In this blog, the Tibby Residents Association take us through their progress as part of the First Steps programme
Welcome to the Tibby Residents Association blog… it’s all about us, who we are and what we are doing!
We are a group of people who all have something in common… we all live on or around the Tibbington Estate in Tipton, West Midlands. There’s something else we share too – we all really care about where we live, our homes, our streets, our friends, neighbours and our families.
Getting started with the project
Not too different from you, right? But you’ll be thinking that something must have happened to draw us all together – and you’d be right.
Our estate isn’t perfect, and that’s why we got together in the first place. We want it to be better. We are all volunteers – no-one gets paid a penny, and we are all busy, we don’t have time to spare, but we care so much we have to do something.
When people who don’t live on our estate talk about the Tibbington, they don’t always say nice things! The Council use words like ‘chronic deprivation’, ‘poor uptake of services’, ‘low educational achievement’, ‘high unemployment’, ‘high crime and anti-social behaviour’, things like that.
Obviously, we’re just getting on with our lives, but what we see many of our friends and neighbours (the ones we really care about) struggle just to get by – and that makes us upset, and sometimes angry.
We want to help the people who are struggling, that’s the bottom line with our group. And actually, when we think about it, we are all struggling, one way or another, we just don’t always say. To remove some of the immediate pressure, we started helping others by running youth clubs and a jobclub, and helping our neighbours to speak to the authorities.
Which is great! It’s really helped. But it doesn’t actually SOLVE our problems – just releases a bit of the pressure they cause us.
So, we got together and decided that what’s really important, is our general education. We know lots of practical day-to-day things. What we don’t do so well is show off our knowledge. This is ok up to a point – we can get by. But when it comes to getting a job, or explaining something to someone we don’t know, or filling in a form, lots of us don’t do as well as we would like. And, you’ll know from your life, doing something you are not very good at isn’t much fun.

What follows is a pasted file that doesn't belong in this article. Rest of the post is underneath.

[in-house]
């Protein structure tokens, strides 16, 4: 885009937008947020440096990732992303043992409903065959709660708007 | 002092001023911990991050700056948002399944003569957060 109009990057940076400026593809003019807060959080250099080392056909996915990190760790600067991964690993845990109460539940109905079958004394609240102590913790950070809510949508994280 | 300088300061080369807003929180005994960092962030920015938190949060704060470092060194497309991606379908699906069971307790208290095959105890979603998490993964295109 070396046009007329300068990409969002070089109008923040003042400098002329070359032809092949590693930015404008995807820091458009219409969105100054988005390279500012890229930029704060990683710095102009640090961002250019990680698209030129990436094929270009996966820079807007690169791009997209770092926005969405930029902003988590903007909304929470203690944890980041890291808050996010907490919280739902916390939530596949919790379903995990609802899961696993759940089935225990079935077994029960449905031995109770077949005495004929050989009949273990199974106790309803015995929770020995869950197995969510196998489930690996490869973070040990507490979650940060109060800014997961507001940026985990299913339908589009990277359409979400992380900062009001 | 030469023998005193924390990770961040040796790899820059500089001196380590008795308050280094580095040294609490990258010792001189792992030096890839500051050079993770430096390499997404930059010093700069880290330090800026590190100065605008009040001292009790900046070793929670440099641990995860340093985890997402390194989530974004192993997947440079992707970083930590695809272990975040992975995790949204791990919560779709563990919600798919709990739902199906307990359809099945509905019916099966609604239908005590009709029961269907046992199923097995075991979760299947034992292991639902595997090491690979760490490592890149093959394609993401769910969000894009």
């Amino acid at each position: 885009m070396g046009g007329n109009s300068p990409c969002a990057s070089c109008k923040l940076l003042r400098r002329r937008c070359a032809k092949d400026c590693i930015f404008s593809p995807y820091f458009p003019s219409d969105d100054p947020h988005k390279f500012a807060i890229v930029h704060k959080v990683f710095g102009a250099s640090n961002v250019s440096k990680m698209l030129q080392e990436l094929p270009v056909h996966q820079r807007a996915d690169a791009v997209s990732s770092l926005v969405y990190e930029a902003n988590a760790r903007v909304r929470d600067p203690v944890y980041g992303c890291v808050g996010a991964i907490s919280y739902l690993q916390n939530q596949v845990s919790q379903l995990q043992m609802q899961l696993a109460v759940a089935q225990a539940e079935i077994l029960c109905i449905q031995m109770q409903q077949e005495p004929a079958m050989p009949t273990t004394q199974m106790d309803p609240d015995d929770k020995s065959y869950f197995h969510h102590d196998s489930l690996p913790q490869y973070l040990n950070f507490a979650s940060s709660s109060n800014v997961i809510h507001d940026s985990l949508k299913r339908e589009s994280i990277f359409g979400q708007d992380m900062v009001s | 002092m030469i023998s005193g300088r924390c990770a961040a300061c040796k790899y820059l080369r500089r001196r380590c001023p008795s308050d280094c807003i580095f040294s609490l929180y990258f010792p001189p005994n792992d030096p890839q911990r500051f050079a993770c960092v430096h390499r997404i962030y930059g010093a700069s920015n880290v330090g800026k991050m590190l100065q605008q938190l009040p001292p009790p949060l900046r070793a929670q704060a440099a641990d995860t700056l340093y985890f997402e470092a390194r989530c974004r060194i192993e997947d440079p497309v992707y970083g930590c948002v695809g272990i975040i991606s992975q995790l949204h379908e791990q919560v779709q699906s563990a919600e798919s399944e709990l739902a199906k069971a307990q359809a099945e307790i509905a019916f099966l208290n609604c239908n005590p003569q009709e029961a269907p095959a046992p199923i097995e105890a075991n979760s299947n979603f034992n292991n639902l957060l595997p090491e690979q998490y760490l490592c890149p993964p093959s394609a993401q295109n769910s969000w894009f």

We asked for help from First Steps, and they agreed! This was great news for us. Finally, we could find out how to tackle something that is one of the causes of our daily struggles.
As a group, we decided to ask other people who live on our estate what they think about their education, their kid’s education and how we could help. We thought we’d do a questionnaire, but writing things down and filling in forms isn’t fun for many of us – remember?
We spoke to someone we know and she suggested that we could ask people face to face, and record what they had to say – perhaps on a video. This sounded like a great idea, but we would need to have a reason to speak to everyone – you can’t just go up to people, they are busy doing something else.
So we organised a big fun day – no-one’s busy at a fun day (except the organisers)! It was a lot of work, but it was brilliant! People were relaxed, and gave us their time. Our friend came and did some videoing. We got some opinions and answers to our questions.
We’re still putting everything together, it’s going to take a while, but we have help. Our friend is editing the video clips, and we have got all of our paperwork from the fun day together. The money from First Steps means we can pay someone to go through everything and do the written part of our plan, so it’s in a form that everyone can understand – even the people we usually struggle to communicate with – the ‘authorities’.
Thank you, First Steps, you have started us on a route to tackling our REAL problems for the first time.
Challenges and successes
The worst thing was that more of our time could easily have been saved! We spent a lot of time trying to understand who everyone was (Groundwork, CDF, Locality, Relationship Manager) and what they wanted. We also struggled with the money – we were asked to get an ‘accountable body’, even though we’ve handled larger amounts of public money than this before. No offence, we are so very grateful, but perhaps it could have been more straightforward?
The very best thing about First Steps though, is that paying for people to do the things we don’t do well saved us time and stress. We all work, have families and are very busy. We give our time freely to our youth clubs, our job club and our advice services. It is very difficult for us to make any extra time at all to tackle our REAL problems. Thank you, First Steps – you have allowed us to do this, and it’s a very big deal.